Climate warming decreases number of extremely cold winter days

For this cold season, we’ve already seen quite a few minimum temperatures below 0 degrees. In the northern latitudes and higher elevations, those lowest temperatures have occurred more frequently. But is this season’s number of very cold days anomalous?

The seasonal total is a bit below average. This latest event could get some of those stations closer to their average seasonal total. It’s likely that, for much of the Lower 48 states, this week will be the last time we see those temperatures until the next cold season.

While it may seem counterintuitive to talk about extremely cold temperatures in a warming climate, cold extremes can and will still occur. It’s something we need to continue to prepare for, as the subzero temperatures can result in significant impact on our bodies, infrastructure, animals and vegetation.

The National Oceanic and Atmospheric Administration updated its climate normals for US stations, based on observations for the 1991-2020 period. Climatologically, it’s normal for many stations to experience temperatures below zero every year.

Across the northern Great Plains and in the far northeast, it’s common to observe about 30 days of temperatures below zero. For some spots, including much of Alaska, there are about 60 days of temperatures below zero.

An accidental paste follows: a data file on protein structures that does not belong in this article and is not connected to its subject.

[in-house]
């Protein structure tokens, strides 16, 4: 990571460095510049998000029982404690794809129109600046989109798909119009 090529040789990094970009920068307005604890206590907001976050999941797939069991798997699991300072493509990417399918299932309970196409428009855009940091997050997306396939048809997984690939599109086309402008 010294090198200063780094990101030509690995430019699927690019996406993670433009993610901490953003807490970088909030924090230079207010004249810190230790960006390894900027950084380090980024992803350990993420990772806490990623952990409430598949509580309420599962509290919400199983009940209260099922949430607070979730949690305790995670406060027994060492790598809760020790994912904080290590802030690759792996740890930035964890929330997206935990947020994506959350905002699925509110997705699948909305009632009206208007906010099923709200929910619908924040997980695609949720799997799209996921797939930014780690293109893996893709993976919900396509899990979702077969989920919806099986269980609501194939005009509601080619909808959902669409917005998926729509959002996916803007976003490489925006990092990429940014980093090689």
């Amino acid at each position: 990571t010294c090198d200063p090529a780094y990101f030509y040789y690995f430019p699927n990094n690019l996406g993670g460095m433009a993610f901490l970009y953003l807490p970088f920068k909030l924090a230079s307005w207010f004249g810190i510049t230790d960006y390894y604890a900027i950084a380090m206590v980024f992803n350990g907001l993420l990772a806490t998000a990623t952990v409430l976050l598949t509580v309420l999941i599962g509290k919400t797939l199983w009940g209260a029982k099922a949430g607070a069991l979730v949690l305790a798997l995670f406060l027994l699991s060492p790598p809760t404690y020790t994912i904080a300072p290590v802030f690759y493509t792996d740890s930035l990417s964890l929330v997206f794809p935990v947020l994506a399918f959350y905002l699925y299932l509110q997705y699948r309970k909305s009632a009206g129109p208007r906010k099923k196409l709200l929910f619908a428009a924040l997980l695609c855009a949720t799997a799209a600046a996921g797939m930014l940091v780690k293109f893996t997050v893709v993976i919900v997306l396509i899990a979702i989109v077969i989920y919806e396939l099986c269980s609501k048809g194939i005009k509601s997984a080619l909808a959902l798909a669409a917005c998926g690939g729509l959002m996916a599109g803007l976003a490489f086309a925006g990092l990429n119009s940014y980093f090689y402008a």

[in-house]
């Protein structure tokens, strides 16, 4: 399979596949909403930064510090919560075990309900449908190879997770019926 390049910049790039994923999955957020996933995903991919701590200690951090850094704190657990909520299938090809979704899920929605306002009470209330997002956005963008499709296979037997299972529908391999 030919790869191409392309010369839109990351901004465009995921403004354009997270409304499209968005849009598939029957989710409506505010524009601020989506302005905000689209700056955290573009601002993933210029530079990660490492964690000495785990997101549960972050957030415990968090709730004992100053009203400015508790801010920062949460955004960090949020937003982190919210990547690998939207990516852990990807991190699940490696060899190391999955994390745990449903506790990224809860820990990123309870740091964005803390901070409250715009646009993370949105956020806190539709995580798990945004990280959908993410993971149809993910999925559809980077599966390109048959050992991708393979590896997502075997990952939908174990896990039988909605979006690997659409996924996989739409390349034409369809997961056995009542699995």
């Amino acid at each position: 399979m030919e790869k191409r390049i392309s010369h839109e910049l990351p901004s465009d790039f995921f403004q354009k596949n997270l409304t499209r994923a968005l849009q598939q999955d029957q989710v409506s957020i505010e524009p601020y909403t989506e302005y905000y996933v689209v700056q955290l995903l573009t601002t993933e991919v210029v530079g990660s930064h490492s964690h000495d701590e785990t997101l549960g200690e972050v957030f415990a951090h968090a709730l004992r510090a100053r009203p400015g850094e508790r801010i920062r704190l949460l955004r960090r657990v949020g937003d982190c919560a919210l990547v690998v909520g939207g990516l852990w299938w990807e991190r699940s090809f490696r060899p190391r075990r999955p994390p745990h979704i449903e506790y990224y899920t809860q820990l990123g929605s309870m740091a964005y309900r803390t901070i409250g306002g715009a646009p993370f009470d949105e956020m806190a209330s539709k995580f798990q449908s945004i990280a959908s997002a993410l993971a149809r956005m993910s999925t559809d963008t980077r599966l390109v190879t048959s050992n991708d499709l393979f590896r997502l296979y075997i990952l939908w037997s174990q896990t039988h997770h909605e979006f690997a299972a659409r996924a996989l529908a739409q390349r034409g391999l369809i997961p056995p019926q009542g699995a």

Unless you live around the southern reaches of the United States or along the Pacific Coast, the February average minimum temperatures are still in the teens and 20s for much of the country and even colder farther north. while the coldest month of the year is either December or January for the majority of locations, it’s still no surprise that we can get very cold outbreaks in February.

So, yes, during the winter, we can still get really cold. But that’s not to say climate change hasn’t had an impact on those colder temperatures.

Climate scientist Brian Brettschneider showed that most of the country is seeing an increasing trend in the lowest temperature observed each year, by an average of about 4.3 degrees.

Additionally, a recent update of State Climate Summaries has found that many states are experiencing a decreasing trend in the number of very cold nights, especially since the 1990s. Despite experiencing the most frequent number of extreme low temperatures, the decreasing trend in low temperatures is probably the most pronounced for Alaska. (If you’re interested in exploring more temperature statistics for your location, check out this interactive map of climate perspectives from the Southeast Regional Climate Center.)

While we can expect extremely low temperatures to intrude every winter, these events will continue to decrease as the climate continues to warm. That does not necessarily mean that cold temperatures will disappear completely — at least not in our lifetimes. Regardless of the changes in our climate experiences, it’s important to be prepared for the entire range of possibilities.

Becky Bolinger is the assistant state climatologist for Colorado and a research scientist at Colorado State University.

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